Before we list the main approaches to measuring product/market fit, we should say that there isn’t a one-size-fits-all solution for all business models. You can be trying to discover a B2C or a B2B product-market fit, or even striving to build products for the government. That's why you’ll need to consider the market segmentation and your business specifics, take a look at all of the current approaches to measuring and adopt the one that is suitable to your industry. To make things easier, we’ll give the pros and cons for each of the approaches.

Net Promoter Score

The first and easiest way to know if your app has product/market fit is to request user feedback. There are different ways to do that, from a pop-up form in your app to an email survey. However, the most popular is to use the Net Promoter Score (NPS). 

An NPS is obtained using a survey that asks users to rate an app on a scale from 0 to 10, where 0 means they would never recommend this app to family and friends and 10 means they would definitely recommend the app to family and friends. You can add some extra questions to such a survey to let users explain what they like and dislike about the app. 

Pros:

  • You can identify your app promoters and use them to reach new users.

  • Some users can share ideas on how to improve your software.

Cons:

  • There’s a high risk that you’ll only get quantitative user feedback rather than a detailed description of what users like and dislike about your app.

  • It may be difficult to interpret NPS results and decide what to do next.

The 40 percent rule

Sean Ellis, who founded GrowthHackers, suggests using the 40 percent rule to help you learn if users actually like and need your app. The idea is to ask people how they would feel if they could no longer use your app. Possible answers should include: 

  • Really disappointed

  • A little disappointed

  • Not disappointed

  • Already not using the app

If 40 percent or more of surveyed users say they’d be really disappointed, you’ve done your job right. To get the most accurate results, Sean suggests surveying only users who have experienced the core value of the product (like booking a tour in the example above). For that, you’ll have to form groups of users who either have already used your app twice or have used it within the last two weeks. 

Pros:

  • You get a definite KPI for your app and can set it as a goal.

Cons:

  • You survey loyal customers only, so you don’t know what other users think about your app.

Active users

Andrew Chen, the former Head of Growth at Uber and a general partner at Andreessen Horowitz, says that it’s better to rely on the active user rates (daily active and monthly active users, or DAU/MAU) to measure your app’s success. He believes that apps for which 20 percent of users are daily/monthly active users can be called successful, while apps with 50 percent or more are “superstars.”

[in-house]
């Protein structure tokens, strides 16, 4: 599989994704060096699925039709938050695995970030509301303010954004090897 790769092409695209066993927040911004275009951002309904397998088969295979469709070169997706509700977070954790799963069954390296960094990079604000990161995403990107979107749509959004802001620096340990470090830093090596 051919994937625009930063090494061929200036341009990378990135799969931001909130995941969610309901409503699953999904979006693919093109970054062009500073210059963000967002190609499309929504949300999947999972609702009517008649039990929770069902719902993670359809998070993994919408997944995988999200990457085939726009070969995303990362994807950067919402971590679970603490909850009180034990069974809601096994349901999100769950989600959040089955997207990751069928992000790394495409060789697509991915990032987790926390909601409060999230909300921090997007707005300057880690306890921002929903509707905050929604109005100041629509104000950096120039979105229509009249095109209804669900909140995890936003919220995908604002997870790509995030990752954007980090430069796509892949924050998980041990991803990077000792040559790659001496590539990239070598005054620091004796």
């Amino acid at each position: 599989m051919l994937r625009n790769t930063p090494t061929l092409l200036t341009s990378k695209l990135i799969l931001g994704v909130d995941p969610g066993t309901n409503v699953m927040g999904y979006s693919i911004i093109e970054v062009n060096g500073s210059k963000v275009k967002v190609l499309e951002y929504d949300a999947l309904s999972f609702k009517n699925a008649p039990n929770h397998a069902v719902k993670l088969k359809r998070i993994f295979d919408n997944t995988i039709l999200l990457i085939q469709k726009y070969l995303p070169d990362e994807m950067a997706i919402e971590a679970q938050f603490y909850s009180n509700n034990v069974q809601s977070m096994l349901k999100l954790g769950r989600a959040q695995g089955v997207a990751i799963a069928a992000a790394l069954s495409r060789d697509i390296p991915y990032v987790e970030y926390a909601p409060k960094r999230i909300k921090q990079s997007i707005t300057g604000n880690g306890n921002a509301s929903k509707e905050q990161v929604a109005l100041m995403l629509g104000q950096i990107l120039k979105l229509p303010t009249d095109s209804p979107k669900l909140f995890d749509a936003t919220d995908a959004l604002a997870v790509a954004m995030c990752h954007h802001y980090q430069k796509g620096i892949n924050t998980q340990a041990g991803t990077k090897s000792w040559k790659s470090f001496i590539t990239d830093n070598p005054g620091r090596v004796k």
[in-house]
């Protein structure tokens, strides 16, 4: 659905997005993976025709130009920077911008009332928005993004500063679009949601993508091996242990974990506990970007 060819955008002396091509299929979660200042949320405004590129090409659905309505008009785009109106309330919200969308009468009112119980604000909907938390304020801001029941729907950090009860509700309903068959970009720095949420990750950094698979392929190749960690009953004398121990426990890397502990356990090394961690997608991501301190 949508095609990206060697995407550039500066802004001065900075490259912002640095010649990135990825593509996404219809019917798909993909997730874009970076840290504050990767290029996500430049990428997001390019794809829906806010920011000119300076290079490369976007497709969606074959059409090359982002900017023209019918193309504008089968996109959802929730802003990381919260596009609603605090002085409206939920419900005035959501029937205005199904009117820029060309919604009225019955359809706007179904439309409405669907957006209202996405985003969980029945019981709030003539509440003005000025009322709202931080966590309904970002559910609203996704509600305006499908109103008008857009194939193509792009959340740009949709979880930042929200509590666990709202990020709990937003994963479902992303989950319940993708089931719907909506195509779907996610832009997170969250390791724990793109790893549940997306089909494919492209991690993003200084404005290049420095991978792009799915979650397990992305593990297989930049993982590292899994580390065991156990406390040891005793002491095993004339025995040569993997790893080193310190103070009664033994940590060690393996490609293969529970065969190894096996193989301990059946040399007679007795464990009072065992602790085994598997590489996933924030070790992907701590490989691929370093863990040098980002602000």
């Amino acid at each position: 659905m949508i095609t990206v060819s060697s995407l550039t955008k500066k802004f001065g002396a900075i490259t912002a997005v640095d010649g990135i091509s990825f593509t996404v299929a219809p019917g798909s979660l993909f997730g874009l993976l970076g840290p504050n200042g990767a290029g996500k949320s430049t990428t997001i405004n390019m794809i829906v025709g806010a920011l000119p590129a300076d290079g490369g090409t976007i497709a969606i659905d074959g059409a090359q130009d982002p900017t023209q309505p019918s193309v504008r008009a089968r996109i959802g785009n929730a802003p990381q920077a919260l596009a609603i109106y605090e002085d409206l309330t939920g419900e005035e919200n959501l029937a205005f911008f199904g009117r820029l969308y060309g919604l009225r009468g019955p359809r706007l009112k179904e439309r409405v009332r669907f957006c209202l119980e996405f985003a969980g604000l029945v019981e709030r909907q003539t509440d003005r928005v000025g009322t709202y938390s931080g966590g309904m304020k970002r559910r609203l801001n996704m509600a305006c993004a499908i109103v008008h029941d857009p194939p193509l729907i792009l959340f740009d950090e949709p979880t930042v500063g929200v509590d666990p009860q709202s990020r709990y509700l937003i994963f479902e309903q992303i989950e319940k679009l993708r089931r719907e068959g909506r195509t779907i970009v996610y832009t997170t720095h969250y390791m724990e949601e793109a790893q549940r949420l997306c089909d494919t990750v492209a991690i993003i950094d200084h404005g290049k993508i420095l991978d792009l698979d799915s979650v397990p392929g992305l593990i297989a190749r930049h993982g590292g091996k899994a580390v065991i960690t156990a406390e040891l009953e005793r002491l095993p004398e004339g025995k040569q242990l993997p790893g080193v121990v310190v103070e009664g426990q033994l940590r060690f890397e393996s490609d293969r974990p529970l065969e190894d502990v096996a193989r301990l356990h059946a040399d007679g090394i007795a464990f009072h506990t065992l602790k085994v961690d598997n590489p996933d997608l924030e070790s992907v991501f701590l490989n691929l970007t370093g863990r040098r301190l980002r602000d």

Pros:

  • This approach provides you with a definite and more accurate benchmark compared to the 40 percent rule.

Cons:

  • The rates of active users can easily decrease without changing your app’s functionality. Say you’ve run a good marketing campaign and have gotten more app installs. In this case, the DAU/MAU rates will likely go down.

  • The percentage of active users will be different for different kinds of apps. You wouldn’t expect to have the same percentage of active users for Uber and Telegram.

  • It takes time to figure out what good active user rates are for your business.

Retention

Alex Shultz, VP of Growth at Facebook, has his own criteria to measure if an app has product/market fit. He focuses on the retention rate; when it remains stable for a certain period of time or even keeps growing, you’ve achieved product/market fit. 

Pros:

  • You have a definite metric to focus on based on your business specifics.

  • You can understand if you need to improve your app’s functionality. If you don’t have a stable retention rate, it’s time to update your app.

  • You can predict your app’s growth.

Cons:

  • It will take time before you realize what a good retention rate is for your company.

Why do you need to learn about product/market fit at the very beginning of the app development process? Knowing how to achieve product/market fit will give you a solid understanding of the direction your business should be moving in. Moreover, you’ll be able to iterate and adjust according to the needs of your target audience. 

Even though finding market fit is vital, you should keep in mind that it’s just an intermediate point for your company. Once you’ve got product/market fit, you’ll have to stand up to other challenges like, getting investors, finding distribution channels for your app, and developing a marketing and a product strategy.